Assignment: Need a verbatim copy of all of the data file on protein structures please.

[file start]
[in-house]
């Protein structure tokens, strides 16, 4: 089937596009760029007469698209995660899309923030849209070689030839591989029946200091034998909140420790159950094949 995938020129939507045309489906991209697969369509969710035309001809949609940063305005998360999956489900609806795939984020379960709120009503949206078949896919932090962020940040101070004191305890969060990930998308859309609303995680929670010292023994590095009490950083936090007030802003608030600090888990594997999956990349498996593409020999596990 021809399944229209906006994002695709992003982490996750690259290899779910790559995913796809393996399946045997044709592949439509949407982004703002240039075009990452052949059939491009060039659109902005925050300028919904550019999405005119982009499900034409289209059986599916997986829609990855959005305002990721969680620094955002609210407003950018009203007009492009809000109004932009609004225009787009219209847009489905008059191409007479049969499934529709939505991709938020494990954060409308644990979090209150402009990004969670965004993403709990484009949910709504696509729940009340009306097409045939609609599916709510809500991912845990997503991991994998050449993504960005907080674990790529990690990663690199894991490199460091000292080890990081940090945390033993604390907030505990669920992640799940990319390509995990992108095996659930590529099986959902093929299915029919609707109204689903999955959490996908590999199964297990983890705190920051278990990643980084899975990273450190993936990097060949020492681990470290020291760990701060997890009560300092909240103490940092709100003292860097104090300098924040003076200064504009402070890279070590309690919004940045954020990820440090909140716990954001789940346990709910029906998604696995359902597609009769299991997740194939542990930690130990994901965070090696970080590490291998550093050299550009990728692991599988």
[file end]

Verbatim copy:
[in-house]
């Protein structure tokens, strides 16, 4: 089937596009760029007469698209995660899309923030849209070689030839591989029946200091034998909140420790159950094949 995938020129939507045309489906991209697969369509969710035309001809949609940063305005998360999956489900609806795939984020379960709120009503949206078949896919932090962020940040101070004191305890969060990930998308859309609303995680929670010292023994590095009490950083936090007030802003608030600090888990594997999956990349498996593409020999596990 021809399944229209906006994002695709992003982490996750690259290899779910790559995913796809393996399946045997044709592949439509949407982004703002240039075009990452052949059939491009060039659109902005925050300028919904550019999405005119982009499900034409289209059986599916997986829609990855959005305002990721969680620094955002609210407003950018009203007009492009809000109004932009609004225009787009219209847009489905008059191409007479049969499934529709939505991709938020494990954060409308644990979090209150402009990004969670965004993403709990484009949910709504696509729940009340009306097409045939609609599916709510809500991912845990997503991991994998050449993504960005907080674990790529990690990663690199894991490199460091000292080890990081940090945390033993604390907030505990669920992640799940990319390509995990992108095996659930590529099986959902093929299915029919609707109204689903999955959490996908590999199964297990983890705190920051278990990643980084899975990273450190993936990097060949020492681990470290020291760990701060997890009560300092909240103490940092709100003292860097104090300098924040003076200064504009402070890279070590309690919004940045954020990820440090909140716990954001789940346990709910029906998604696995359902597609009769299991997740194939542990930690130990994901965070090696970080590490291998550093050299550009990728692991599988």